We use Strengths Assessment which is a tool to assist the patient explore in a holistic, positive way his or her strengths, resources and aspirations to identify personal strengths and natural abilities, to help access resources in the community that will assist in the completion of recovery-focused goals. The strengths assessment will probe into the different areas of a person’s life, such as daily living, financial, social, spiritual and recreational themes. It will help to identify and clarify what is going on right now, what has happened in the past with regards to these different themes, and how to create a vision for the future.
The assessment will help to identify specific goals. Using these we will draw up a Personal Plan with the person we are supporting. A Personal Plan helps break big goals down into small achievable steps and to share some responsibilities between the person being supported and the support worker. The small steps are the exploration of past, often forgotten personal assets is guided generally by an examination of nine’’ life domains’’, which include life skills, finances, leisure activities, relationships, living arrangements, occupation/education, health, internal resources ( strengths, confidences, problem-solving), and recovery. In the meantime, the case manager should strive to hear the patient’s goals and aspirations before they hear evidence of his or her past problems, mistakes, or weakness.
Coordination in the model means an array of activities coordinated through regular interaction with clients wherever they may be found to assure service needs are met. These include, but are not limited to, assessment and evaluation, continuous service planning and monitoring. The performance of these functions should be coordinate. For example, the case manager initiates an assessment of the client’s strengths, needs and potential solutions to the problems. Then, a case plan that addresses the client’s treatment and other resource needs is developed. That means the case manager will help coordinate a comprehensive plan of services and informal supports for an individual of family.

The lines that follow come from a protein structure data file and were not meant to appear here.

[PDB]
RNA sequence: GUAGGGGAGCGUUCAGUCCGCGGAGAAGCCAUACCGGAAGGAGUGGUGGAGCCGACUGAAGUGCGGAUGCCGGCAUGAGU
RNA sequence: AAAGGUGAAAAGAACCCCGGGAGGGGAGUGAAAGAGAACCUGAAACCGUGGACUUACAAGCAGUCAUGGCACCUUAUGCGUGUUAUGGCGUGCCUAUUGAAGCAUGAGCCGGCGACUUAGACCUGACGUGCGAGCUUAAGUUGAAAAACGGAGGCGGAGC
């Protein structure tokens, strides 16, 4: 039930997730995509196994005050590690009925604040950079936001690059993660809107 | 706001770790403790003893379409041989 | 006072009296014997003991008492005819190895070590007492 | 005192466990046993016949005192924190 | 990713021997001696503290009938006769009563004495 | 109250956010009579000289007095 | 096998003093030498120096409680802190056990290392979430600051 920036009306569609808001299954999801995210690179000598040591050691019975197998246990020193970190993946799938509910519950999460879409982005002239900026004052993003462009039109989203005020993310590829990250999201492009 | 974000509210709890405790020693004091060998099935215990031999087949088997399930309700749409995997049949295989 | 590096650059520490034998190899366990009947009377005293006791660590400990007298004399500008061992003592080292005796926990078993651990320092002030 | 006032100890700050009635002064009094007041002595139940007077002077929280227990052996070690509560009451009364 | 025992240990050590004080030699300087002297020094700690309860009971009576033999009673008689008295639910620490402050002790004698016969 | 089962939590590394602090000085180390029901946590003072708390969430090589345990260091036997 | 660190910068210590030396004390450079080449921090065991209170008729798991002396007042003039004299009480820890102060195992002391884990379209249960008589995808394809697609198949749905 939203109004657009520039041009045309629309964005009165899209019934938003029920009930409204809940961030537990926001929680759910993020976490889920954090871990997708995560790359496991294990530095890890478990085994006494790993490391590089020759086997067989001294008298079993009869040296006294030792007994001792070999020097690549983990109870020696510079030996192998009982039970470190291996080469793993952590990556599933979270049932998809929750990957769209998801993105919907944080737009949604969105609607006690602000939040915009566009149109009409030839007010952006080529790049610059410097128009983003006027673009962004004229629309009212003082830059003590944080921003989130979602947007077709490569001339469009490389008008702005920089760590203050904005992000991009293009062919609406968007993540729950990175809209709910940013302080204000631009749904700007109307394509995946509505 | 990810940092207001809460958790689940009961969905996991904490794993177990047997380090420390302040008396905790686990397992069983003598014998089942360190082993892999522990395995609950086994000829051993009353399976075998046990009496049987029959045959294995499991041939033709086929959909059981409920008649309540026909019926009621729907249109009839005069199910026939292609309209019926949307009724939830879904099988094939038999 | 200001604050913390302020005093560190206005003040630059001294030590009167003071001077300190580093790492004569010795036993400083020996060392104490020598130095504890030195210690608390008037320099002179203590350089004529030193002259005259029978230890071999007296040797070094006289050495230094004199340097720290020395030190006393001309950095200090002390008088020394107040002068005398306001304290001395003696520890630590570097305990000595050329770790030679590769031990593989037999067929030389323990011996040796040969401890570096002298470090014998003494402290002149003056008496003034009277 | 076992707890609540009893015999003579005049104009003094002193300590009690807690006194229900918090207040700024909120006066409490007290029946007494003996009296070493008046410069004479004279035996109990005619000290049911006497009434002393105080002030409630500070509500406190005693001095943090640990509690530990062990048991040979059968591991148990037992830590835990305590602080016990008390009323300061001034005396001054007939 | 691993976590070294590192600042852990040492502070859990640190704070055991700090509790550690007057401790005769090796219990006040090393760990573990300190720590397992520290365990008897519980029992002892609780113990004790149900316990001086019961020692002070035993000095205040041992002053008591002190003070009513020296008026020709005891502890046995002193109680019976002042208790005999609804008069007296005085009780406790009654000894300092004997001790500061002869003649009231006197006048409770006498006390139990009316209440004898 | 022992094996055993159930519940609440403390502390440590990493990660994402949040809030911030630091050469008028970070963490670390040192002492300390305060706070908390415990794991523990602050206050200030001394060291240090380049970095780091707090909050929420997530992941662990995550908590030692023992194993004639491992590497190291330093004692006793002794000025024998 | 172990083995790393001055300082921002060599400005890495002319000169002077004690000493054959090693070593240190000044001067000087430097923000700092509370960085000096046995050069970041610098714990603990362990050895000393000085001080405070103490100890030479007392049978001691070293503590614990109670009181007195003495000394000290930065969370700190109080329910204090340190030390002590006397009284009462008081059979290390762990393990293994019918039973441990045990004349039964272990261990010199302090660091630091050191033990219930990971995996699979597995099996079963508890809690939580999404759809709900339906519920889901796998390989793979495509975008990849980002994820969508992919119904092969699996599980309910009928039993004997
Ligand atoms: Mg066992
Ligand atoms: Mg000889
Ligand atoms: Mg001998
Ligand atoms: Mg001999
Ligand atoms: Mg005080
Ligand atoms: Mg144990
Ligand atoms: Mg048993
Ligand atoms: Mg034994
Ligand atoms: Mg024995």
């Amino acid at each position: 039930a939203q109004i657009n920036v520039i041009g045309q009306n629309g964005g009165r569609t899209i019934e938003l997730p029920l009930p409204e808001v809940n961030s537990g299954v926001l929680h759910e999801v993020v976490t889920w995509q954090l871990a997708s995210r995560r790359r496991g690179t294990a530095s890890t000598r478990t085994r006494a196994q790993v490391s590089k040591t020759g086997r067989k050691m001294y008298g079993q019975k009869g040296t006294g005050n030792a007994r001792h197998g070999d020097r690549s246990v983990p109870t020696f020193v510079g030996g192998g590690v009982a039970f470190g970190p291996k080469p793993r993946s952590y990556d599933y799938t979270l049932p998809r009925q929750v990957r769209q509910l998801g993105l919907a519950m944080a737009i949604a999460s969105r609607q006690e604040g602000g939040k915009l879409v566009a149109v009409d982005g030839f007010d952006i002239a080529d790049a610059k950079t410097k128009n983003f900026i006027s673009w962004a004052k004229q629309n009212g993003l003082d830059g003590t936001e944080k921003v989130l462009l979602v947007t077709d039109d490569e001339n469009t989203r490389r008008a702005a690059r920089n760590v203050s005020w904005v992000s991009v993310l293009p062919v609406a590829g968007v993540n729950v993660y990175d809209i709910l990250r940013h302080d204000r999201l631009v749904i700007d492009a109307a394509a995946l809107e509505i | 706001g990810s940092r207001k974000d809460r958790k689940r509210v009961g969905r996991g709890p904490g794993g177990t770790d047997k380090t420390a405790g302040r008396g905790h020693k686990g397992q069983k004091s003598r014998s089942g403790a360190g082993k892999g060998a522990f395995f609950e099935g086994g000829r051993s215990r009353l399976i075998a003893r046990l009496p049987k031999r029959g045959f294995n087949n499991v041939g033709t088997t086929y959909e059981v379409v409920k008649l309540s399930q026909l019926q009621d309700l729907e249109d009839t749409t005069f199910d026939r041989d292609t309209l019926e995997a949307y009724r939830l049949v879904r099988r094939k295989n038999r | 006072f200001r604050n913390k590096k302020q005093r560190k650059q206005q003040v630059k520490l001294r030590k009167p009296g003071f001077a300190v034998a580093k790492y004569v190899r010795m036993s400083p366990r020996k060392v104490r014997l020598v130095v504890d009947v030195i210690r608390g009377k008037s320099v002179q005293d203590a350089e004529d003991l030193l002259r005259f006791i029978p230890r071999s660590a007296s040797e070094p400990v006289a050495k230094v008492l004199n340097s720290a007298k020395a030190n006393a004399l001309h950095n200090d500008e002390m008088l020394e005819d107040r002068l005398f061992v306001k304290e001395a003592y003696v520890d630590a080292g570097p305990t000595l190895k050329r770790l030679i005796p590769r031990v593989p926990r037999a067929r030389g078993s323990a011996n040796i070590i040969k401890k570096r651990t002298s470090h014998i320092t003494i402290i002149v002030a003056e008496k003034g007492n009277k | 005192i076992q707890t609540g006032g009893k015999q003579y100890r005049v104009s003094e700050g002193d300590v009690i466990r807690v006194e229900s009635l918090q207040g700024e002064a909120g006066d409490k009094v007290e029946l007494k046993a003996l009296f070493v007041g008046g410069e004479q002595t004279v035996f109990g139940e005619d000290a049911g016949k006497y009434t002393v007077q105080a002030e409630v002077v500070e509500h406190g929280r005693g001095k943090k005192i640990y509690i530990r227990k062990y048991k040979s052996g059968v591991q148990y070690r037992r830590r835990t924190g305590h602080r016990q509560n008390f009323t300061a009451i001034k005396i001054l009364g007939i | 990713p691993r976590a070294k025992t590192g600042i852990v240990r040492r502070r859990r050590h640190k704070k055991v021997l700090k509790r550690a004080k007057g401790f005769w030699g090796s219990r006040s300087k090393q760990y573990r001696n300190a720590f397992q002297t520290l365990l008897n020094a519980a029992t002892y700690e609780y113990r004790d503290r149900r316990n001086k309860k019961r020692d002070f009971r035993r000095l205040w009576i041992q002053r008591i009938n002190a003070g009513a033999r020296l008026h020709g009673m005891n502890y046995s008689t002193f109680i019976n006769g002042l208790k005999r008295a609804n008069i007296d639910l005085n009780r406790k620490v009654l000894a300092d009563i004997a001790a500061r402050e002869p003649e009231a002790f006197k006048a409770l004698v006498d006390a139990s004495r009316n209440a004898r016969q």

Strengths and weaknesses
The strength of Strength-based models is to assist a population of persons with mental illness to make the transition from institutionalized care to independent living. It enables to be implemented by the principle of the model which is focusing on assisting the client to utilize his or her strengths and assets as the vehicle for acquiring needed resources. However, the weakness is that if there is too much focusing on the strengths, problems may be ignored. People also may not be able to address some new ideas or make changes if they only perform on their own strengths.